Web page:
well, if i really really must, but i’m telling you this is really pushing my tolerance to the limit- and only because Carnival of Souls reminded me of this Munch painting:
apologies for going beyond the square- i’ll have to test out Filmy Andy’s resizing suggestions
Brody and Hooper on the Beach…Jaws. Only in the credits..but comes after the great ending lines in the water: I used to be afraid of the water…I can’t imagine why…"
Ray Dennis Steckler, who died Jan. 9, will be remembered, if he is remembered at all, for his non-opus, “The Incredibly Strange Creatures Who Stopped Living and Became Mixed-Up Zombies,” which ends by the sea.
Also, we musn’t forget Roger Corman’s odd little film with the improbable title: “The Saga of the Viking Women and Their Voyage to the Waters of the Great Sea Serpent.”
Aye, we’re into long movie titles today.
The 400 Blows
I remember a Japanese Literature teacher pointing out the sea ending in Ozu’s film and not being able to answer her question as to why the film ends with the sea and thinking that perhaps it is simply because the story took place at a seaside city. Anyway, here’s a rather convincing article on the WWW that offers a possible explanation:
Endings at the sea have become such a stereotype that I cannot bear them in newer films. In the classics as in 400 Blows it always makes for a great scene, of course. But today I get the feeling that every third arthouse movie or so fades out at the shore somewhere.
I Walked With a Zombie
La Dolce Vita
Pierrot le Fou
La Stanza del figlio (The Son’s Room) by Nanni Moretti ends at the sea, too. And a good film it is.
Kim, thanks for the film reference site link. Robin Wood, an excellent writer, hits the nail on the head with Ozu and Late Spring in his general observations- and Ozu certainly can’t be neatly pigeonholed politically. Wood is right about the limitations of some approaches to Ozu. The comparison of the sea at the end with the happiness of the bike ride setting (which by coincidence i just picked for the favourite frames thread) is apt.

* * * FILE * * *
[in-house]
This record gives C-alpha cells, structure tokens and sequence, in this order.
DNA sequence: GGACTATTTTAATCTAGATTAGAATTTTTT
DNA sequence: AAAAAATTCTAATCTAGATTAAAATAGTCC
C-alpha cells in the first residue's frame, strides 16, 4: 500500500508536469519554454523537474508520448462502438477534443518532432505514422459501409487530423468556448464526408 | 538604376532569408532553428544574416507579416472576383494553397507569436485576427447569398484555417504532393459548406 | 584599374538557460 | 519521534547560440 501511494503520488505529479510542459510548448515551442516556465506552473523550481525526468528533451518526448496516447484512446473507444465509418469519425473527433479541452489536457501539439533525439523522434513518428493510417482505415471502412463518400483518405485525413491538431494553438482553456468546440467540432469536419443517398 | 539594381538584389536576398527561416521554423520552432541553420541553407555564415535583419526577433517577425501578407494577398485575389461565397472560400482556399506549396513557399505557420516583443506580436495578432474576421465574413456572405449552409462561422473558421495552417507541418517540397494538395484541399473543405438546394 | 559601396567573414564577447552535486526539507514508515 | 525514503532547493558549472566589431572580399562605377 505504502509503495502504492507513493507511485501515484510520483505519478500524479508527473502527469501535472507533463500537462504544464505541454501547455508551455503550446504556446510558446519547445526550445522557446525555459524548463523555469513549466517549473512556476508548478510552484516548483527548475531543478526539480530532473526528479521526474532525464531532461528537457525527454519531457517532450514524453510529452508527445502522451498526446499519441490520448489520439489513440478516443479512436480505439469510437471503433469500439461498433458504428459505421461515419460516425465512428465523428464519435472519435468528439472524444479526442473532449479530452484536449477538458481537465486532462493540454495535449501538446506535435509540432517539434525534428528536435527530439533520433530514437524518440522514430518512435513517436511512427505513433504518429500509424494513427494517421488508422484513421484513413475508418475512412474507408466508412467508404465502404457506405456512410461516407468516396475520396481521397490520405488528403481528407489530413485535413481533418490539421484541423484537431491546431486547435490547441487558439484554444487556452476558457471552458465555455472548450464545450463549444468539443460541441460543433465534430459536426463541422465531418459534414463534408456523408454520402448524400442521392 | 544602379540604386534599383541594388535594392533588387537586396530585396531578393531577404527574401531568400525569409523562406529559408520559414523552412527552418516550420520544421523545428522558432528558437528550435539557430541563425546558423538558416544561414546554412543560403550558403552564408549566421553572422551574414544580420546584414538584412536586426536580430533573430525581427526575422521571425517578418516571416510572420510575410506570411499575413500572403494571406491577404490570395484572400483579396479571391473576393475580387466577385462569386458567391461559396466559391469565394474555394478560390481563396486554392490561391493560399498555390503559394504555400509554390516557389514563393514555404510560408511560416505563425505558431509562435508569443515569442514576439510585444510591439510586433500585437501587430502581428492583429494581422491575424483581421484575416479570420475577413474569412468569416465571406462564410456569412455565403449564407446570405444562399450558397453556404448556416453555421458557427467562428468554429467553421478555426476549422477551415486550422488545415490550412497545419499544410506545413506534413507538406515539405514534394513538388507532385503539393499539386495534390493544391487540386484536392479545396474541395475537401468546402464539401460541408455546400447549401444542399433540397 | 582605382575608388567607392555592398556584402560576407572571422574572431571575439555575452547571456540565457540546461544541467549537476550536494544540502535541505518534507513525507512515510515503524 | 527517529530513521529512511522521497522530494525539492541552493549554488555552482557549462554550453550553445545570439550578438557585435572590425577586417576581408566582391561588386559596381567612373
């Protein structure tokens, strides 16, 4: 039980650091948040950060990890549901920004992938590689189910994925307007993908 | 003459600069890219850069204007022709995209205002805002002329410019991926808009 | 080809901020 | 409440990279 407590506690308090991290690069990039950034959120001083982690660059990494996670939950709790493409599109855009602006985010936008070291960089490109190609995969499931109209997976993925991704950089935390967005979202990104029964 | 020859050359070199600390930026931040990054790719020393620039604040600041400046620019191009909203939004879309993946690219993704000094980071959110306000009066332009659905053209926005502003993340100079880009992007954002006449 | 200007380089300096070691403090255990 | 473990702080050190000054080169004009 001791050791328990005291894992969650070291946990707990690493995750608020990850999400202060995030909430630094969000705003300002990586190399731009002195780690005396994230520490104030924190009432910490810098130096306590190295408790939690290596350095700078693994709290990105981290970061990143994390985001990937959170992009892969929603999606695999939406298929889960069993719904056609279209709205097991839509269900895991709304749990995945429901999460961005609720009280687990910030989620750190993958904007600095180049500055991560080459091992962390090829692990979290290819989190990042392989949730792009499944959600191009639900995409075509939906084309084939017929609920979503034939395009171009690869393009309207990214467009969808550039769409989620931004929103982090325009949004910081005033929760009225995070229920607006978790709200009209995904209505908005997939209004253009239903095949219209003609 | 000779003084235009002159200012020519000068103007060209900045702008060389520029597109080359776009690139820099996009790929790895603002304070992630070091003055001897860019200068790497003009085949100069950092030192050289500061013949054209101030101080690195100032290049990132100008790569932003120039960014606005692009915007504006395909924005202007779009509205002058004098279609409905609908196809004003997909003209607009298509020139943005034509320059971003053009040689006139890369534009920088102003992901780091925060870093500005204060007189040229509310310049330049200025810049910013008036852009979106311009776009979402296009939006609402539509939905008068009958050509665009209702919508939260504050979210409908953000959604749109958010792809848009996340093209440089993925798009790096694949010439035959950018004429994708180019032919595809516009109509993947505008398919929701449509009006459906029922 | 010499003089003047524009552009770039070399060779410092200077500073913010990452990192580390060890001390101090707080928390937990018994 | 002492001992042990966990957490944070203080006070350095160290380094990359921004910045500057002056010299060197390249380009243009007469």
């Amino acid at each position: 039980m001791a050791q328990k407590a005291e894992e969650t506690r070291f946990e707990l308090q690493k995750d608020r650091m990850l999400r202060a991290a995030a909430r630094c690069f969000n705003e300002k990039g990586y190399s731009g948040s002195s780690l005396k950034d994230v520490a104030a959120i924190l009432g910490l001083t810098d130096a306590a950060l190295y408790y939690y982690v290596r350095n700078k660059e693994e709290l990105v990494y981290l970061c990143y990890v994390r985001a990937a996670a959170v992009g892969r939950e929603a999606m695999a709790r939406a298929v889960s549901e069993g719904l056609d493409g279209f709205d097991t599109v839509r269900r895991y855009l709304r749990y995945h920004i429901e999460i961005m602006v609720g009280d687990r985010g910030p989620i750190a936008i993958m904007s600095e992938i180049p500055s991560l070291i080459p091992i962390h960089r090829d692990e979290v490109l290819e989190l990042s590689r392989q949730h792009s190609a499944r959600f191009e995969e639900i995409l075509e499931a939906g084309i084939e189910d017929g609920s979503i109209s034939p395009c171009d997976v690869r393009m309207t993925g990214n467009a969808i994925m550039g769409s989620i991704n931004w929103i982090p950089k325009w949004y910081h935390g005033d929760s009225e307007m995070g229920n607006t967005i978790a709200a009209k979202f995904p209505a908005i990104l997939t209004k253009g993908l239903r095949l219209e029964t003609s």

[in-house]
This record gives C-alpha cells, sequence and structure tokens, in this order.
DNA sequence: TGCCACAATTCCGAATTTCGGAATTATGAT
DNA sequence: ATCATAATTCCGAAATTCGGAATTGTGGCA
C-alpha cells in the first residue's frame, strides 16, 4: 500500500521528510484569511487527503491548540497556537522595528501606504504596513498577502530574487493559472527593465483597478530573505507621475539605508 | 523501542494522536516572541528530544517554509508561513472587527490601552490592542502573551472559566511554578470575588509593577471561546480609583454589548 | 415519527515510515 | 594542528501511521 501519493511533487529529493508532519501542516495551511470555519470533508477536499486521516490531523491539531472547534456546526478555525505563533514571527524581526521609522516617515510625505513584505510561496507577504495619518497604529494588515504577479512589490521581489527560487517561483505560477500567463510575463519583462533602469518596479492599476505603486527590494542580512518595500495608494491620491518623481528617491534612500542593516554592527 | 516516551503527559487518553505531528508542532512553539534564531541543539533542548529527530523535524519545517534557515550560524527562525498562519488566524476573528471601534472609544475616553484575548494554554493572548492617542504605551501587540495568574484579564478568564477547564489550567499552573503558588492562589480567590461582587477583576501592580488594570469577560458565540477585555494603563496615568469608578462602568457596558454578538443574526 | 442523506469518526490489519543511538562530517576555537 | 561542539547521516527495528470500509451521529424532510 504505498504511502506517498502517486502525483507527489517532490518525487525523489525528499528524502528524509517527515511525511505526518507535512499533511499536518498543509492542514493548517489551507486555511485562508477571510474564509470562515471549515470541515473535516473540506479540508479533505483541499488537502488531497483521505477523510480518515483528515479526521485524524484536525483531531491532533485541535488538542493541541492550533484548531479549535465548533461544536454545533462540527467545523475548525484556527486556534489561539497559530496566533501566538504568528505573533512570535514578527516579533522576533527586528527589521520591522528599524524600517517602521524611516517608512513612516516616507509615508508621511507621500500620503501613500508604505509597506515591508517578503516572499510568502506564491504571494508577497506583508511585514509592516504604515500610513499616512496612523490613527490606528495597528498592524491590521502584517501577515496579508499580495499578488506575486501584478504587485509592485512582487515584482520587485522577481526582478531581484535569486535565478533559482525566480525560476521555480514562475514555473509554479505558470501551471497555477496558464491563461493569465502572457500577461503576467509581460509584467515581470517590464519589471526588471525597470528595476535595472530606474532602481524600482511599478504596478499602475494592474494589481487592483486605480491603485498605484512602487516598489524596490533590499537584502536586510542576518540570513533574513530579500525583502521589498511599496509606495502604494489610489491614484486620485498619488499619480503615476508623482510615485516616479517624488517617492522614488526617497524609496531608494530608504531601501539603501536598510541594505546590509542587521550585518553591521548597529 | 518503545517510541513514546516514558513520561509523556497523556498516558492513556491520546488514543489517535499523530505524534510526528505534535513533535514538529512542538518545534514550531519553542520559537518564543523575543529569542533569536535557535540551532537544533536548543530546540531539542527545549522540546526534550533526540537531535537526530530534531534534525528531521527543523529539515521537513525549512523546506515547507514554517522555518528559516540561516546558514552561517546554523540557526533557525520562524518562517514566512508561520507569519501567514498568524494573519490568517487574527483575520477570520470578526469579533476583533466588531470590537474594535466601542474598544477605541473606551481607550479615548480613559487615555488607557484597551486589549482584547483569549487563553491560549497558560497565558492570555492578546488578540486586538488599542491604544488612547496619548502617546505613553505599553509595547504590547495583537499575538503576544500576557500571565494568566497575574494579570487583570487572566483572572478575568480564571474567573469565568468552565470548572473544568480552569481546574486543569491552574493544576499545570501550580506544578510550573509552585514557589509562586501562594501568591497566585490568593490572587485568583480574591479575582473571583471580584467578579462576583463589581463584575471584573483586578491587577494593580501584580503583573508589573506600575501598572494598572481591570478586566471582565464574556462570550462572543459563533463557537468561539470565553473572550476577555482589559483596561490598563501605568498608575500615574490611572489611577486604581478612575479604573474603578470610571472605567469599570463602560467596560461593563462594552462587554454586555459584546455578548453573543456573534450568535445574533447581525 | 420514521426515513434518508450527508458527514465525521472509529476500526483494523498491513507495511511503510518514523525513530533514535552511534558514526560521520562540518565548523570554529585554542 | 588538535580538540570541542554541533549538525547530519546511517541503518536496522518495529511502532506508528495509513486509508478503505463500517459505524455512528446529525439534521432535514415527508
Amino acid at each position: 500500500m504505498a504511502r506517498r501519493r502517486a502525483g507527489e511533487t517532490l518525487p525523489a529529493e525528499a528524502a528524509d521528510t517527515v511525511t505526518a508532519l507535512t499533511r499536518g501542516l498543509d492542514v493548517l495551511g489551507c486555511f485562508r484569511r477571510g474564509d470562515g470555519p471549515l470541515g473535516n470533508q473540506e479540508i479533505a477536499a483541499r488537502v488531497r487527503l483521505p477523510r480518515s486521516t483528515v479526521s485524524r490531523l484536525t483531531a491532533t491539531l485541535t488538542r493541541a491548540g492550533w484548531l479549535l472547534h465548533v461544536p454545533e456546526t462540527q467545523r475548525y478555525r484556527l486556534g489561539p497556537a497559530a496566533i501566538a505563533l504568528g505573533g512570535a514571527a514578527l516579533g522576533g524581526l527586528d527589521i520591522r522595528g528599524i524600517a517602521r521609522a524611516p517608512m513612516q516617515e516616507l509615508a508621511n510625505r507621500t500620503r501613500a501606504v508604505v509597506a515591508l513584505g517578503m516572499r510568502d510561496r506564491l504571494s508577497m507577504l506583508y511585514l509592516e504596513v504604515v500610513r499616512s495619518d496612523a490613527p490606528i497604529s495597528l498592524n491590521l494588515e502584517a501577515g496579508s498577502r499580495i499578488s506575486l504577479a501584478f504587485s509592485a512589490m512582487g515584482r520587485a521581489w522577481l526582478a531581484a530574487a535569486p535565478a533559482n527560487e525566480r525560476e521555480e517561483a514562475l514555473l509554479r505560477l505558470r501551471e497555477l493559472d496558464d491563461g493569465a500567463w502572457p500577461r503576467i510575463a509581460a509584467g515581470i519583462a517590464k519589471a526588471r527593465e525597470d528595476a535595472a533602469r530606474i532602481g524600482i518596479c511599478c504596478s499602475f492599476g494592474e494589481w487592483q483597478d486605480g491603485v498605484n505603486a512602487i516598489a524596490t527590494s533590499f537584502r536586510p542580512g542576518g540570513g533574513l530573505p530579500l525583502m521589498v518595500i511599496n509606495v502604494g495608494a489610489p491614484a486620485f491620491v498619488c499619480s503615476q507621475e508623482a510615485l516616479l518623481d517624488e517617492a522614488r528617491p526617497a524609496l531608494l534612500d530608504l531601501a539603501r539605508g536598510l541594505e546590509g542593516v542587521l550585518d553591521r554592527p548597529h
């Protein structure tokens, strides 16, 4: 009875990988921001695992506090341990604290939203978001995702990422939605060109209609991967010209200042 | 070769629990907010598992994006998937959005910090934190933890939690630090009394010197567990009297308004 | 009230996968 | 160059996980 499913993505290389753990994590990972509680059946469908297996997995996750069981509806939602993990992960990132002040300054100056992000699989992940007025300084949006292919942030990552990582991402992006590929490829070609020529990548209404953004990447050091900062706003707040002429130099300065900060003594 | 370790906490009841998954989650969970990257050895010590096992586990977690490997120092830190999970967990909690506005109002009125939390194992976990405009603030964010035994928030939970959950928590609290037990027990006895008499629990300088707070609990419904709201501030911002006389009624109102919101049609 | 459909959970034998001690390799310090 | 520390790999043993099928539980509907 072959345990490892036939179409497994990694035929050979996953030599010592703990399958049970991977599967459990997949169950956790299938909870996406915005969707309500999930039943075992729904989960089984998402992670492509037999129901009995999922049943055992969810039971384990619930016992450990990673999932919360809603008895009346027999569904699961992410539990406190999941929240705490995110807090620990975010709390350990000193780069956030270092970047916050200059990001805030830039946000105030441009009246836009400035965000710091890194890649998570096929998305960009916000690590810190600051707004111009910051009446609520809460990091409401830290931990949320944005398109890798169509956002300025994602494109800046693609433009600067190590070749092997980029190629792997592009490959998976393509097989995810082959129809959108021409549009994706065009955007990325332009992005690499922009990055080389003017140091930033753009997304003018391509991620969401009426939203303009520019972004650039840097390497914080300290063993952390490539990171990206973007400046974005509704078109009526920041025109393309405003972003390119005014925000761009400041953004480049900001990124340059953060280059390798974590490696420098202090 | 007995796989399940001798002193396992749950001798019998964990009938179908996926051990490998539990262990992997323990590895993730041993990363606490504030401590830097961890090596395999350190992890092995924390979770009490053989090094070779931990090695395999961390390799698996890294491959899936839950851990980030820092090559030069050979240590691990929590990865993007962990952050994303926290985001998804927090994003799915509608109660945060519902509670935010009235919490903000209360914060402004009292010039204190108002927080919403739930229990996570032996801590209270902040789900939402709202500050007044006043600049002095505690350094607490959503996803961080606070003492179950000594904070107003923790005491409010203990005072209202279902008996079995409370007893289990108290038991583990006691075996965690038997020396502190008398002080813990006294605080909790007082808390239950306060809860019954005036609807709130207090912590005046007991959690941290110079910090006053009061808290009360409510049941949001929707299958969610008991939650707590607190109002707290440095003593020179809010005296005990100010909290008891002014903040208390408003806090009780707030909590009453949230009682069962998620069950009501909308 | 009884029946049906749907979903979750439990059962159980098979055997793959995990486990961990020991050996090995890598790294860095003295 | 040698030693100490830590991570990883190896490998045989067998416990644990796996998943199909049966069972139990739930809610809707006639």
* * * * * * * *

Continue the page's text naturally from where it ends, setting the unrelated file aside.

La Dolce Vita and Pierrot Le Fou by far
COL. DAX – Stranger Than Paradise sort of ends at the sea. Your memory is correct -there’s a shot at the sea where the mistaken identity takes place and Eva makes off with a lot of cash, then there’s a plane, a car, and a seaside bungalow in that order. Eva goes to the airport, followed by Willie and Eddie who are trying to track her down, then there’s a cut to Eddie waiting at the car for Willie to come back from the plane, then another cut to Eva returning to the seaside bungalow after deciding not to fly to Budapest. You can’t really see the sea in the shot, but the sea is just outside the bungalow.
One of my favorite endings at the sea is in “Face” (Japanese title “Kao”) by Junji Sakamoto. The protaganist Masako is making her desperate but heroic escape by swimming out to sea in a floating ring. It’s a quirky, sad but also hilarious story of a sullen, sheltered woman making her journey to fearlessness and self discovery. Great flick – and the ending shot is unforgettable.
Thanks Susan. It’s all so clear now.
Just seen The Land Beyond the Sunset but it is not the good film I was expecting to see, it was a promotional campaign after all and only a few seconds could be numbered as artistic.